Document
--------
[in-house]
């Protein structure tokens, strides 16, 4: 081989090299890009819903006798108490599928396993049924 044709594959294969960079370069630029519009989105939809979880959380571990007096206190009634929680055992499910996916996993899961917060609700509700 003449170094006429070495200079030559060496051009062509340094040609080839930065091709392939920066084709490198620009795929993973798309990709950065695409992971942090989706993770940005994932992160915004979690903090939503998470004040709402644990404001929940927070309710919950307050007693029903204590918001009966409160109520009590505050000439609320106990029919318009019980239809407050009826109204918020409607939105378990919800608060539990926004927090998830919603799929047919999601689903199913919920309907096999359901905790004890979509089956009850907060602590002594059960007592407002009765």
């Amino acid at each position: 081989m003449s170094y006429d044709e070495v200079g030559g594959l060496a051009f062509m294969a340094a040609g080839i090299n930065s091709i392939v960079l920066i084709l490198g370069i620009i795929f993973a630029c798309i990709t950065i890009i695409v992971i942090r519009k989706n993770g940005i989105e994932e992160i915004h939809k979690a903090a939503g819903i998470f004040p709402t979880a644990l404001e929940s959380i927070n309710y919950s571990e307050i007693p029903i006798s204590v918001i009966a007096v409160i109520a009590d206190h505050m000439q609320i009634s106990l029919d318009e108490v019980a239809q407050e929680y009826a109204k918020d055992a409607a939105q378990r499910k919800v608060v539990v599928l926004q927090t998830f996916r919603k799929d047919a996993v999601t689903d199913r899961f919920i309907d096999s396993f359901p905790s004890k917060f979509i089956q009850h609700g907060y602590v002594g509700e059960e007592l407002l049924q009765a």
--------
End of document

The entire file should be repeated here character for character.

[in-house]
């Protein structure tokens, strides 16, 4: 081989090299890009819903006798108490599928396993049924 044709594959294969960079370069630029519009989105939809979880959380571990007096206190009634929680055992499910996916996993899961917060609700509700 003449170094006429070495200079030559060496051009062509340094040609080839930065091709392939920066084709490198620009795929993973798309990709950065695409992971942090989706993770940005994932992160915004979690903090939503998470004040709402644990404001929940927070309710919950307050007693029903204590918001009966409160109520009590505050000439609320106990029919318009019980239809407050009826109204918020409607939105378990919800608060539990926004927090998830919603799929047919999601689903199913919920309907096999359901905790004890979509089956009850907060602590002594059960007592407002009765």
């Amino acid at each position: 081989m003449s170094y006429d044709e070495v200079g030559g594959l060496a051009f062509m294969a340094a040609g080839i090299n930065s091709i392939v960079l920066i084709l490198g370069i620009i795929f993973a630029c798309i990709t950065i890009i695409v992971i942090r519009k989706n993770g940005i989105e994932e992160i915004h939809k979690a903090a939503g819903i998470f004040p709402t979880a644990l404001e929940s959380i927070n309710y919950s571990e307050i007693p029903i006798s204590v918001i009966a007096v409160i109520a009590d206190h505050m000439q609320i009634s106990l029919d318009e108490v019980a239809q407050e929680y009826a109204k918020d055992a409607a939105q378990r499910k919800v608060v539990v599928l926004q927090t998830f996916r919603k799929d047919a996993v999601t689903d199913r899961f919920i309907d096999s396993f359901p905790s004890k917060f979509i089956q009850h609700g907060y602590v002594g509700e059960e007592l407002l049924q009765a």